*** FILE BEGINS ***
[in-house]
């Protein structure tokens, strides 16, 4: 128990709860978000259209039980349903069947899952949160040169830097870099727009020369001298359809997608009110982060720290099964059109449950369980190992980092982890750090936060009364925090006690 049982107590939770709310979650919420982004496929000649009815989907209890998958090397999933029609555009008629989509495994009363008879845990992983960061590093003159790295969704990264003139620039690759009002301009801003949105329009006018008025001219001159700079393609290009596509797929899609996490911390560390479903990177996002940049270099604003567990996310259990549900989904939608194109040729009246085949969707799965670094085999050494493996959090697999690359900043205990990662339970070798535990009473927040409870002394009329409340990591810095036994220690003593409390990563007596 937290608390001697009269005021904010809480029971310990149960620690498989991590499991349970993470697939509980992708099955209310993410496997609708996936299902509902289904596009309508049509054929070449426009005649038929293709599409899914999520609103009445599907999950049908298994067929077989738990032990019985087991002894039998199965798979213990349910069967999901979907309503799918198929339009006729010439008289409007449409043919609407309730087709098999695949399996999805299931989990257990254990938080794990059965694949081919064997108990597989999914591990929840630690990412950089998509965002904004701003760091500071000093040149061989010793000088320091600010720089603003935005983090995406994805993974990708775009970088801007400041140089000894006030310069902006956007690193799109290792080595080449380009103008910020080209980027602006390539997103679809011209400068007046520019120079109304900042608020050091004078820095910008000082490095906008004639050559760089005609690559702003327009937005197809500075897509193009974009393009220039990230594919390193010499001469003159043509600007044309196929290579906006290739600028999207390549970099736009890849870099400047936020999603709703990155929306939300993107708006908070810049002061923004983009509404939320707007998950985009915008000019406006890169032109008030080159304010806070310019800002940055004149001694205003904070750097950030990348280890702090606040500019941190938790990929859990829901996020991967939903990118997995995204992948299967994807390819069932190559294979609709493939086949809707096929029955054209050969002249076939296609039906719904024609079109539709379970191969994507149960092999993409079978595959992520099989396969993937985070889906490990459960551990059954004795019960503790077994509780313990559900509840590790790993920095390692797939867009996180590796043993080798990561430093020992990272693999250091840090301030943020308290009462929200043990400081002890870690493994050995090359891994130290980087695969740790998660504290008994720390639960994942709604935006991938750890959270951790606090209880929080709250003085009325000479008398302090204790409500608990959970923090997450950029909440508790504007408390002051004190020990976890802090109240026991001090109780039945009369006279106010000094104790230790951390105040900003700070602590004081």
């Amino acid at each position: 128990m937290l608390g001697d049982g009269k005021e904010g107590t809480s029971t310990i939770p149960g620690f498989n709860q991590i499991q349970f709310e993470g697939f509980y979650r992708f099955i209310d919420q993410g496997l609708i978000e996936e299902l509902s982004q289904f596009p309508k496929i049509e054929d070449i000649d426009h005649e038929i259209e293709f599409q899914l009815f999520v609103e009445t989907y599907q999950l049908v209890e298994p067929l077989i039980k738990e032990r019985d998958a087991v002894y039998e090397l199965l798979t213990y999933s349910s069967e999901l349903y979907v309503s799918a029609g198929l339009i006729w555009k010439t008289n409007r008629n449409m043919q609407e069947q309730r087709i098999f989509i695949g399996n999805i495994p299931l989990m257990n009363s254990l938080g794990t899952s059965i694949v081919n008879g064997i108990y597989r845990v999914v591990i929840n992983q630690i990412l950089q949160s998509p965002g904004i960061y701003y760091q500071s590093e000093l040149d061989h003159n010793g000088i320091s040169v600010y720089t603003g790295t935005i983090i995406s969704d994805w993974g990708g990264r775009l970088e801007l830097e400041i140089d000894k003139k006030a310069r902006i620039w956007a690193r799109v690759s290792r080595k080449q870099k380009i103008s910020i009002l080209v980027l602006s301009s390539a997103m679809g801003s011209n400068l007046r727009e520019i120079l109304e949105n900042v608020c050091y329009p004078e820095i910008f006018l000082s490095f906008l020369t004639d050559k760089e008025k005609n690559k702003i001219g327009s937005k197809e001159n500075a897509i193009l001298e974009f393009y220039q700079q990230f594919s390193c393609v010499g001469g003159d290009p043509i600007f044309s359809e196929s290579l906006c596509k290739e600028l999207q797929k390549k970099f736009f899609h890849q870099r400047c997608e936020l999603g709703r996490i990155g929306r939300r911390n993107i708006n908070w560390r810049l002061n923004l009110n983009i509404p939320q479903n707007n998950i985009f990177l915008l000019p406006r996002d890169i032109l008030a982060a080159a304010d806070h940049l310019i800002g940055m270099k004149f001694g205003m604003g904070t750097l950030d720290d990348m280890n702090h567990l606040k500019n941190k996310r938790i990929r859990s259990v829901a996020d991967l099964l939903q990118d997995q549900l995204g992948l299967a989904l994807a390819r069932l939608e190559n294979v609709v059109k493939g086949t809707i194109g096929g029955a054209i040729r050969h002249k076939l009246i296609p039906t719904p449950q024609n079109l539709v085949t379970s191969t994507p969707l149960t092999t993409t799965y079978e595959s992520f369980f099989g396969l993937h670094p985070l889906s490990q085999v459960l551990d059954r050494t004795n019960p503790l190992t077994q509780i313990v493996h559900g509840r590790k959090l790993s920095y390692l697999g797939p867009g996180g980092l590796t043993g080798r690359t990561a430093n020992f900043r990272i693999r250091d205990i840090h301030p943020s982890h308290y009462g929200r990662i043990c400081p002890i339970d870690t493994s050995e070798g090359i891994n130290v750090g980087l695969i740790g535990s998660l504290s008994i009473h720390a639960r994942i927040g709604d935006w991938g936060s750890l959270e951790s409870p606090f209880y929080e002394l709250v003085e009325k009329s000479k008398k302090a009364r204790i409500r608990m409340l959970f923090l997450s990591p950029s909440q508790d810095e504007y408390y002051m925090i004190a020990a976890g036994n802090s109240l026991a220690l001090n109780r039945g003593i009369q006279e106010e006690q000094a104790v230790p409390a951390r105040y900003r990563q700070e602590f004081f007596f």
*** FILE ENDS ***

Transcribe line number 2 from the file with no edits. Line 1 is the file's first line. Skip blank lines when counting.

């Protein structure tokens, strides 16, 4: 128990709860978000259209039980349903069947899952949160040169830097870099727009020369001298359809997608009110982060720290099964059109449950369980190992980092982890750090936060009364925090006690 049982107590939770709310979650919420982004496929000649009815989907209890998958090397999933029609555009008629989509495994009363008879845990992983960061590093003159790295969704990264003139620039690759009002301009801003949105329009006018008025001219001159700079393609290009596509797929899609996490911390560390479903990177996002940049270099604003567990996310259990549900989904939608194109040729009246085949969707799965670094085999050494493996959090697999690359900043205990990662339970070798535990009473927040409870002394009329409340990591810095036994220690003593409390990563007596 937290608390001697009269005021904010809480029971310990149960620690498989991590499991349970993470697939509980992708099955209310993410496997609708996936299902509902289904596009309508049509054929070449426009005649038929293709599409899914999520609103009445599907999950049908298994067929077989738990032990019985087991002894039998199965798979213990349910069967999901979907309503799918198929339009006729010439008289409007449409043919609407309730087709098999695949399996999805299931989990257990254990938080794990059965694949081919064997108990597989999914591990929840630690990412950089998509965002904004701003760091500071000093040149061989010793000088320091600010720089603003935005983090995406994805993974990708775009970088801007400041140089000894006030310069902006956007690193799109290792080595080449380009103008910020080209980027602006390539997103679809011209400068007046520019120079109304900042608020050091004078820095910008000082490095906008004639050559760089005609690559702003327009937005197809500075897509193009974009393009220039990230594919390193010499001469003159043509600007044309196929290579906006290739600028999207390549970099736009890849870099400047936020999603709703990155929306939300993107708006908070810049002061923004983009509404939320707007998950985009915008000019406006890169032109008030080159304010806070310019800002940055004149001694205003904070750097950030990348280890702090606040500019941190938790990929859990829901996020991967939903990118997995995204992948299967994807390819069932190559294979609709493939086949809707096929029955054209050969002249076939296609039906719904024609079109539709379970191969994507149960092999993409079978595959992520099989396969993937985070889906490990459960551990059954004795019960503790077994509780313990559900509840590790790993920095390692797939867009996180590796043993080798990561430093020992990272693999250091840090301030943020308290009462929200043990400081002890870690493994050995090359891994130290980087695969740790998660504290008994720390639960994942709604935006991938750890959270951790606090209880929080709250003085009325000479008398302090204790409500608990959970923090997450950029909440508790504007408390002051004190020990976890802090109240026991001090109780039945009369006279106010000094104790230790951390105040900003700070602590004081």